Saturday, July 31, 2021

At The Supreme Court Of Canada

 A few days ago I decided to photograph the Supreme Court of Canada. This Art Deco masterpiece is the current headquarters of the Court, designed by Ernest Cormier, and neighbours Parliament Hill. Construction of the building began in 1939, with first cases heard in 1946.

On the grounds is a statue of a prime minister. Louis St. Laurent was a respected lawyer recruited by William Lyon Mackenzie King to serve as a justice minister in his cabinet, and succeeded King as PM. His statue's placement here is appropriate; had he not gone into politics he would have been an ideal fit for the Supreme Court.

The building did not appear open for visitation when I passed by, which may be a Covid thing. I hope to get inside sometime soon again. Two statues flank the stairs leading to the main entrance, both by the sculptor Walter Allward. It was Allward who created the monumental Vimy Ridge Memorial, and both statues bear his style.

Veritas, or Truth, is this one on the west side.

A look up the stairs.

And here we have Justitia, or Justice.

Canadians watching newscast reports featuring a Court case might often see Justice at this angle, with Parliament Hill in the background.

Heading behind the building brings us to an overlook of the Ottawa River below, with Gatineau on the far shore. A look west takes in the Portage Bridge.

A look forward gives us a view of the Alexandra Bridge in the background, with a glimpse of the Museum of History. The island in the river below has some hardy bushes that somehow manage being inundated in the spring. This time of year birds hang out on it.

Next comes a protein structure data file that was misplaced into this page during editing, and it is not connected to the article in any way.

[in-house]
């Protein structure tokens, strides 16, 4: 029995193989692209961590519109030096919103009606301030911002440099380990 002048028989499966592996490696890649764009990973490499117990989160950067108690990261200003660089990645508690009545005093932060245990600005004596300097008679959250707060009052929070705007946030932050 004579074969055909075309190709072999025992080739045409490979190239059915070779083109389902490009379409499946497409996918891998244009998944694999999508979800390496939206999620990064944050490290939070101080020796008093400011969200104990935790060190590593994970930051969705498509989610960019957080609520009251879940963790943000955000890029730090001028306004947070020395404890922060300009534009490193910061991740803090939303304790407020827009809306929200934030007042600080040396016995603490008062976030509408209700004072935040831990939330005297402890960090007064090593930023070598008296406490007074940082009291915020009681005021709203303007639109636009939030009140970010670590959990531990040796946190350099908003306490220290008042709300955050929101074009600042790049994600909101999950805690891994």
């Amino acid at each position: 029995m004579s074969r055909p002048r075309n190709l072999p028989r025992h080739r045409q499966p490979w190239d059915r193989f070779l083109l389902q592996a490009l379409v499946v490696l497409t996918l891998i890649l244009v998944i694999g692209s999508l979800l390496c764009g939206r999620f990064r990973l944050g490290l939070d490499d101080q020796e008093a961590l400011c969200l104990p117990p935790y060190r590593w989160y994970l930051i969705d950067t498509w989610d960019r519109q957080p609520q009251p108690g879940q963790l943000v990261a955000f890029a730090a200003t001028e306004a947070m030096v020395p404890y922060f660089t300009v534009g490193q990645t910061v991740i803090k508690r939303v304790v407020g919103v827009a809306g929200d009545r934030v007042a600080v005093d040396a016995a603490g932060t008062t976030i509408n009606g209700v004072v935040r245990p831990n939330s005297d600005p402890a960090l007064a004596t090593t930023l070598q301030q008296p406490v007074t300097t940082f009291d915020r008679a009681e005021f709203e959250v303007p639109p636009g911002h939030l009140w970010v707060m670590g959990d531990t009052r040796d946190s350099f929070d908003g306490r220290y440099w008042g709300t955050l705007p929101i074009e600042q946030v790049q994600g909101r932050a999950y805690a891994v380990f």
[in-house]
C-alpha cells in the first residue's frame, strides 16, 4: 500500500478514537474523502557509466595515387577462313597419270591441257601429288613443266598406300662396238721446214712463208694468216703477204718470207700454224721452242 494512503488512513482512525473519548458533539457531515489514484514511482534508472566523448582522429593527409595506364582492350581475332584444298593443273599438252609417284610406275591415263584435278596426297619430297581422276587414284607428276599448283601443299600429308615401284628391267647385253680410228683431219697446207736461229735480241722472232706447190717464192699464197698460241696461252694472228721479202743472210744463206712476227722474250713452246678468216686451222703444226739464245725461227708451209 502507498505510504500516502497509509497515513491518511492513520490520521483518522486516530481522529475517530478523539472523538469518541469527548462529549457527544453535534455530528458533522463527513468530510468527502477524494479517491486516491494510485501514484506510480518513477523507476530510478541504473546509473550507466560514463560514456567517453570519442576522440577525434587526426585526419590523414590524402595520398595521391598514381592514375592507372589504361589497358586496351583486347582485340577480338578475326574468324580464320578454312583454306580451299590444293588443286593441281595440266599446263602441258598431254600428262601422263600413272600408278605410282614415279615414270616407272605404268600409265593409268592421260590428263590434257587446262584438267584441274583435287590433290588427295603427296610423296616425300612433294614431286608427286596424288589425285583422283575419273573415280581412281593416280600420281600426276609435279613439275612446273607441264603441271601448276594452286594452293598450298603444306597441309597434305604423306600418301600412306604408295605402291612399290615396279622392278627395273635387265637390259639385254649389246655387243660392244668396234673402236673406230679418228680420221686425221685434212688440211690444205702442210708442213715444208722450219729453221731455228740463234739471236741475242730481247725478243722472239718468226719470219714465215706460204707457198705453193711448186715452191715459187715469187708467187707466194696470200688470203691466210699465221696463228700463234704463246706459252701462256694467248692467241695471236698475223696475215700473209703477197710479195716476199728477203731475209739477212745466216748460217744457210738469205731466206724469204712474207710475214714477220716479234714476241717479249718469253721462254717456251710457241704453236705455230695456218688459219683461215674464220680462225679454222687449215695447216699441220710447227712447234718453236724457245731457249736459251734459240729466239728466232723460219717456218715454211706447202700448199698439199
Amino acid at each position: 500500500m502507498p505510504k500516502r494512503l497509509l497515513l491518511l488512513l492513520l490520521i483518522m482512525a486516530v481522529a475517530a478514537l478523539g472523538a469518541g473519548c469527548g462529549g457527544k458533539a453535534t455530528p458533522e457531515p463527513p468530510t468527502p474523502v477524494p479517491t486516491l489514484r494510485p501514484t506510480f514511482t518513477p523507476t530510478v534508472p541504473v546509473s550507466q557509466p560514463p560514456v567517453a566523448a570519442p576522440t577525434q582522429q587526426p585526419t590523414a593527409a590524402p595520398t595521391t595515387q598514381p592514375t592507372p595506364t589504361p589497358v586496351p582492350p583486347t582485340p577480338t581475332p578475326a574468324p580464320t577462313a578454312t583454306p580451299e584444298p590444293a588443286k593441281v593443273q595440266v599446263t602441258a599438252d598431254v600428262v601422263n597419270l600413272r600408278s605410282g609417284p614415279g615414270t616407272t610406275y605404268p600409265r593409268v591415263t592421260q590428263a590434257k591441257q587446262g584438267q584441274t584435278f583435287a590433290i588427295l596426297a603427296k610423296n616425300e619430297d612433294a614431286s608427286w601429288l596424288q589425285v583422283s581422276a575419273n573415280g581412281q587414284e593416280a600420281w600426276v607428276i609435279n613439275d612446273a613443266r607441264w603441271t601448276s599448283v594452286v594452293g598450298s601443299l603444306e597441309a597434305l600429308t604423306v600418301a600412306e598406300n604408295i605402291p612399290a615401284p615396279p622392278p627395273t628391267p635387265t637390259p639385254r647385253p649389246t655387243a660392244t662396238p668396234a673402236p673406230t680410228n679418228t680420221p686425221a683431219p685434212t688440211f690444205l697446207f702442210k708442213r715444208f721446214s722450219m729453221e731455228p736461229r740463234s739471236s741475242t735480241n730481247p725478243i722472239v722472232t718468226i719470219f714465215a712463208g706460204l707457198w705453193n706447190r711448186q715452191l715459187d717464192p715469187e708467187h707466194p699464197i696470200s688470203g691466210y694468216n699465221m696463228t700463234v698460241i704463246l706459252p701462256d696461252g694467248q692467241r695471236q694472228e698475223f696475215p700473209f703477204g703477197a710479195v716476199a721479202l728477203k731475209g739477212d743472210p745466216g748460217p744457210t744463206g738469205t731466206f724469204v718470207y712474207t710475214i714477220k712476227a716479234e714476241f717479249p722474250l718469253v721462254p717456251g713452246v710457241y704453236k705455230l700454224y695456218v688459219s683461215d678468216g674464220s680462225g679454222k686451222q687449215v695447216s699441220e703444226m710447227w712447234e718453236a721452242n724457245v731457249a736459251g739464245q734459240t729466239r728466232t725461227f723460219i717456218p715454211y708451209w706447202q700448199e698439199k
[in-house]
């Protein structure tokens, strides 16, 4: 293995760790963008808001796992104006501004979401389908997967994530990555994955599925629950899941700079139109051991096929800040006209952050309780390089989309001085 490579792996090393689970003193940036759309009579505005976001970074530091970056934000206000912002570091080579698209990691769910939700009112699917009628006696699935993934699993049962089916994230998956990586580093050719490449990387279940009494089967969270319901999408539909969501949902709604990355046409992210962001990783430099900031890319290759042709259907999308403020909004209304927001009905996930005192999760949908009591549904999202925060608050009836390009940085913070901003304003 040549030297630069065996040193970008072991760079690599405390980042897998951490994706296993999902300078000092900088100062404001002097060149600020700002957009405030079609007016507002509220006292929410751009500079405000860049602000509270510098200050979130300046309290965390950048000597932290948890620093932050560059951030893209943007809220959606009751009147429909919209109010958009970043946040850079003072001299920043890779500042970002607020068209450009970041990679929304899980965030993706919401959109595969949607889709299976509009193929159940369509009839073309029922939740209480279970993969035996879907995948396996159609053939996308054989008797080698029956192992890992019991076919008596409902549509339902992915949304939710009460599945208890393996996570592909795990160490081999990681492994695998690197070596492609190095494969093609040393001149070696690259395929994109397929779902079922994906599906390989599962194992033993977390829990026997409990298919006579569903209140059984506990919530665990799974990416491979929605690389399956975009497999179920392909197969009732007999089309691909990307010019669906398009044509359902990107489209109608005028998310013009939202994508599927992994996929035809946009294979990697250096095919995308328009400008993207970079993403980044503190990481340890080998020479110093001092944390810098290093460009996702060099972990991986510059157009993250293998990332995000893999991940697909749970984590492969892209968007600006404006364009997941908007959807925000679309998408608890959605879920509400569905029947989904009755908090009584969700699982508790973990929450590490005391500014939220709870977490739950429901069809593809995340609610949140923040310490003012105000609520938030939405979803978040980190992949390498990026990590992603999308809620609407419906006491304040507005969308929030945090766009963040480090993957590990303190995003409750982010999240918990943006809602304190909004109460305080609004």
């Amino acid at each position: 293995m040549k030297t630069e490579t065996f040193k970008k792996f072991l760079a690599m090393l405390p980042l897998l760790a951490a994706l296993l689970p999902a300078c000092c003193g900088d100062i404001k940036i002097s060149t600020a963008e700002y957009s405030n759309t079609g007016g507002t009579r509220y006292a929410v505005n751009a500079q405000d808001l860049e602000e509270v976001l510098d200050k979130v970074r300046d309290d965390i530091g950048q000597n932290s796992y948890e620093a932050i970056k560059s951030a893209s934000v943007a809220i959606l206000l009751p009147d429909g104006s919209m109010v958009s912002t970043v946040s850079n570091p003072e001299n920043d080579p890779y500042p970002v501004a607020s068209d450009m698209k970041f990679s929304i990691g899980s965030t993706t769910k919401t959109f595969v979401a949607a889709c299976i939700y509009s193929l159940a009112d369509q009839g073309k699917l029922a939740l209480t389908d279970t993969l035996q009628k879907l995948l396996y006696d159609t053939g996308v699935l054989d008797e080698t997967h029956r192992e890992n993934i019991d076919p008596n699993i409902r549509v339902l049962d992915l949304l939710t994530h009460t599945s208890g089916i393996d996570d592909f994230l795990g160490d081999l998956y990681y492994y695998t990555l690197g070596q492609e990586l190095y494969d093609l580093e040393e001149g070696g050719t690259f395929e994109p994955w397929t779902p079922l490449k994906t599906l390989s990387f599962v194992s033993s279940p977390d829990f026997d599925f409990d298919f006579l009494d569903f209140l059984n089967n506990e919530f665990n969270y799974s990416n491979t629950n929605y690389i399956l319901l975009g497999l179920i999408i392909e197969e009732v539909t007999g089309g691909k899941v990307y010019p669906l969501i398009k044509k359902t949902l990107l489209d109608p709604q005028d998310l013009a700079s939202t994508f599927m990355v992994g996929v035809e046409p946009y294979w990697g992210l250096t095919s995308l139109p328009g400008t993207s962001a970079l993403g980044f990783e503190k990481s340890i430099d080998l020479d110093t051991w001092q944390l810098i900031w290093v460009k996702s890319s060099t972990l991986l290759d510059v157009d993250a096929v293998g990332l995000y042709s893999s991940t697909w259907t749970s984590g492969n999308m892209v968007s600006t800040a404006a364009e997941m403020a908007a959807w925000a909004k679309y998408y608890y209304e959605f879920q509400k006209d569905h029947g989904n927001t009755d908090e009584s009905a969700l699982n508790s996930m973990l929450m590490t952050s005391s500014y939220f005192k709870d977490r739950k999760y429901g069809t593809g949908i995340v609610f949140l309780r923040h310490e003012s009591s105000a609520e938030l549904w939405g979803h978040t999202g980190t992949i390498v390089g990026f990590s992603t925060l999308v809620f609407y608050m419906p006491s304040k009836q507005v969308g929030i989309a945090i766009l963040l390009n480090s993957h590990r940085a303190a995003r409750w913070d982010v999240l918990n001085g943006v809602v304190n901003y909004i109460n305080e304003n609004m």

And a last look for today to the east, with Parliament Hill.

Friday, July 30, 2021

Alongside The Mighty Chaudiere

Continuing on today, here we have views from the main viewing area of the Chaudiere Falls. And here is one of the videos I took during this visit.

I continued a little further on, towards the end of the pathway where I took more shots and the second of these videos of the falls. I have sat before in the chairs up here. The roar of the waterfalls has a lulling effect; on a pleasant day it would be all too easy to fall asleep while sitting.

On my way out I photographed the view upstream. The Ottawa River is wide here. The buildings in the background are at Tunney's Pasture on the Ottawa side of the river. A portion of the old railway bridge I mentioned the other day can be seen as well.

One last shot for this walk. I passed by the War Museum. Across the street is some parkland and I paused to photograph this. I'm guessing it's lavender, but I assume my gardening readers can confirm it readily. In that regard, I'm hopeless.

Thursday, July 29, 2021

The Roar Of The Waterfalls

After my stop at the War Museum, I went onward towards the Chaudiere Bridge as it crosses the Ottawa River to visit the Chaudiere Falls. This is a set of cascades and waterfalls with a total drop of fifteen metres over its length. Backed by a ring dam that diverts some of the flow for hydro use, these falls have been greatly altered. They were effectively cut off from view for a century with industrial uses of the islands around them, but that has changed now and parkland occupies the best viewing areas, while some of the old industrial buildings remain, at least for the moment, as a nod to its complicated past. This first view is from the first viewing platform area.